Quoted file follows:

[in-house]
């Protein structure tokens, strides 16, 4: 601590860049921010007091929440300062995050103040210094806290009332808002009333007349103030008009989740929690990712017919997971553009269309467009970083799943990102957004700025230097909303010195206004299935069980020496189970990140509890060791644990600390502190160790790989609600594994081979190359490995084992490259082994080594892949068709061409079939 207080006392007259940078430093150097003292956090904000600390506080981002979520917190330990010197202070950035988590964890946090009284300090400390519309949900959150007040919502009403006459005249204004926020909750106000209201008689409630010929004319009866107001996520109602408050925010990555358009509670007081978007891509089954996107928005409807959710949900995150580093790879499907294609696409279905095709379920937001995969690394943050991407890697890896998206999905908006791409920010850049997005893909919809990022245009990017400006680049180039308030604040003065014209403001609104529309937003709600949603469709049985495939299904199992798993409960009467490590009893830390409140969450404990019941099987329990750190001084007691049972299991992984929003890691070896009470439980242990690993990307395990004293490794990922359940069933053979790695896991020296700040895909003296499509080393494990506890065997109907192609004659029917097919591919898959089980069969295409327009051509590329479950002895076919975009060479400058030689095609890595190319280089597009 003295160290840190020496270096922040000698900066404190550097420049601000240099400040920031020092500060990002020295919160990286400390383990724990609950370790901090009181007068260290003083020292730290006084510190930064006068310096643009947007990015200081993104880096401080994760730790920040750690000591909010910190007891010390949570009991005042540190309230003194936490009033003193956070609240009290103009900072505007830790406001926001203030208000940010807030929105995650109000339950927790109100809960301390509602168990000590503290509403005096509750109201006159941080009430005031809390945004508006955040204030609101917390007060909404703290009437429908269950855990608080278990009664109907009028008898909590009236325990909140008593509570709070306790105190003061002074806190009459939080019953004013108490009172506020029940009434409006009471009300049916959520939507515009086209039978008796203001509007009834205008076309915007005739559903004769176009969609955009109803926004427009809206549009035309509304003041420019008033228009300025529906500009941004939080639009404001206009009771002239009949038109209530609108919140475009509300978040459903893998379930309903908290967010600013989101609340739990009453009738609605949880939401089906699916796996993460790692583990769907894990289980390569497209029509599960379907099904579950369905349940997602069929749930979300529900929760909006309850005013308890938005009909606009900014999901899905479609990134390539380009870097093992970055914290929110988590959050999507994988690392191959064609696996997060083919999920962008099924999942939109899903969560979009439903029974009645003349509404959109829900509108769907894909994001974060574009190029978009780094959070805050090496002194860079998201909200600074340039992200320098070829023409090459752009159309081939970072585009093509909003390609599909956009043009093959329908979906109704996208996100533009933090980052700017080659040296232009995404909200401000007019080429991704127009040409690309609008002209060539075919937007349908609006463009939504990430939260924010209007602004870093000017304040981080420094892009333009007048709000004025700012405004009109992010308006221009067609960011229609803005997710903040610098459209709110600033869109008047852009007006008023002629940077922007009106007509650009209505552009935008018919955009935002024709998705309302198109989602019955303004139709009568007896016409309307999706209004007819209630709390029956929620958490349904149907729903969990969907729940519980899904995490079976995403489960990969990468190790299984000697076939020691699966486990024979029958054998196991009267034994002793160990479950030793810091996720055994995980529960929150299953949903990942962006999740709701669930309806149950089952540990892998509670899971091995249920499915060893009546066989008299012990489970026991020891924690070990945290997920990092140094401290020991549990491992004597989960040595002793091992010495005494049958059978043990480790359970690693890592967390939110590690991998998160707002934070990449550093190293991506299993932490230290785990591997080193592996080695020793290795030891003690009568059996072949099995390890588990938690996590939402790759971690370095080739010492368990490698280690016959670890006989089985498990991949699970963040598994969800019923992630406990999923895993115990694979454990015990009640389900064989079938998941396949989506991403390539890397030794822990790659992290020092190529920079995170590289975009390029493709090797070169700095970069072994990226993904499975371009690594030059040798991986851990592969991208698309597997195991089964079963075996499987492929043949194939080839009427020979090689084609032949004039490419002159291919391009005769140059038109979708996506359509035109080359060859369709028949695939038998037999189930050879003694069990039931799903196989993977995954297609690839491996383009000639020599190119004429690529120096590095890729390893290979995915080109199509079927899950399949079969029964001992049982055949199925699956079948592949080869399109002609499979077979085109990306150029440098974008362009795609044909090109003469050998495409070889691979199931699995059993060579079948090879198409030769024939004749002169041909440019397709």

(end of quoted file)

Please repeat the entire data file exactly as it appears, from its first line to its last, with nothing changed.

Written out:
[in-house]
């Protein structure tokens, strides 16, 4: 601590860049921010007091929440300062995050103040210094806290009332808002009333007349103030008009989740929690990712017919997971553009269309467009970083799943990102957004700025230097909303010195206004299935069980020496189970990140509890060791644990600390502190160790790989609600594994081979190359490995084992490259082994080594892949068709061409079939 207080006392007259940078430093150097003292956090904000600390506080981002979520917190330990010197202070950035988590964890946090009284300090400390519309949900959150007040919502009403006459005249204004926020909750106000209201008689409630010929004319009866107001996520109602408050925010990555358009509670007081978007891509089954996107928005409807959710949900995150580093790879499907294609696409279905095709379920937001995969690394943050991407890697890896998206999905908006791409920010850049997005893909919809990022245009990017400006680049180039308030604040003065014209403001609104529309937003709600949603469709049985495939299904199992798993409960009467490590009893830390409140969450404990019941099987329990750190001084007691049972299991992984929003890691070896009470439980242990690993990307395990004293490794990922359940069933053979790695896991020296700040895909003296499509080393494990506890065997109907192609004659029917097919591919898959089980069969295409327009051509590329479950002895076919975009060479400058030689095609890595190319280089597009 003295160290840190020496270096922040000698900066404190550097420049601000240099400040920031020092500060990002020295919160990286400390383990724990609950370790901090009181007068260290003083020292730290006084510190930064006068310096643009947007990015200081993104880096401080994760730790920040750690000591909010910190007891010390949570009991005042540190309230003194936490009033003193956070609240009290103009900072505007830790406001926001203030208000940010807030929105995650109000339950927790109100809960301390509602168990000590503290509403005096509750109201006159941080009430005031809390945004508006955040204030609101917390007060909404703290009437429908269950855990608080278990009664109907009028008898909590009236325990909140008593509570709070306790105190003061002074806190009459939080019953004013108490009172506020029940009434409006009471009300049916959520939507515009086209039978008796203001509007009834205008076309915007005739559903004769176009969609955009109803926004427009809206549009035309509304003041420019008033228009300025529906500009941004939080639009404001206009009771002239009949038109209530609108919140475009509300978040459903893998379930309903908290967010600013989101609340739990009453009738609605949880939401089906699916796996993460790692583990769907894990289980390569497209029509599960379907099904579950369905349940997602069929749930979300529900929760909006309850005013308890938005009909606009900014999901899905479609990134390539380009870097093992970055914290929110988590959050999507994988690392191959064609696996997060083919999920962008099924999942939109899903969560979009439903029974009645003349509404959109829900509108769907894909994001974060574009190029978009780094959070805050090496002194860079998201909200600074340039992200320098070829023409090459752009159309081939970072585009093509909003390609599909956009043009093959329908979906109704996208996100533009933090980052700017080659040296232009995404909200401000007019080429991704127009040409690309609008002209060539075919937007349908609006463009939504990430939260924010209007602004870093000017304040981080420094892009333009007048709000004025700012405004009109992010308006221009067609960011229609803005997710903040610098459209709110600033869109008047852009007006008023002629940077922007009106007509650009209505552009935008018919955009935002024709998705309302198109989602019955303004139709009568007896016409309307999706209004007819209630709390029956929620958490349904149907729903969990969907729940519980899904995490079976995403489960990969990468190790299984000697076939020691699966486990024979029958054998196991009267034994002793160990479950030793810091996720055994995980529960929150299953949903990942962006999740709701669930309806149950089952540990892998509670899971091995249920499915060893009546066989008299012990489970026991020891924690070990945290997920990092140094401290020991549990491992004597989960040595002793091992010495005494049958059978043990480790359970690693890592967390939110590690991998998160707002934070990449550093190293991506299993932490230290785990591997080193592996080695020793290795030891003690009568059996072949099995390890588990938690996590939402790759971690370095080739010492368990490698280690016959670890006989089985498990991949699970963040598994969800019923992630406990999923895993115990694979454990015990009640389900064989079938998941396949989506991403390539890397030794822990790659992290020092190529920079995170590289975009390029493709090797070169700095970069072994990226993904499975371009690594030059040798991986851990592969991208698309597997195991089964079963075996499987492929043949194939080839009427020979090689084609032949004039490419002159291919391009005769140059038109979708996506359509035109080359060859369709028949695939038998037999189930050879003694069990039931799903196989993977995954297609690839491996383009000639020599190119004429690529120096590095890729390893290979995915080109199509079927899950399949079969029964001992049982055949199925699956079948592949080869399109002609499979077979085109990306150029440098974008362009795609044909090109003469050998495409070889691979199931699995059993060579079948090879198409030769024939004749002169041909440019397709």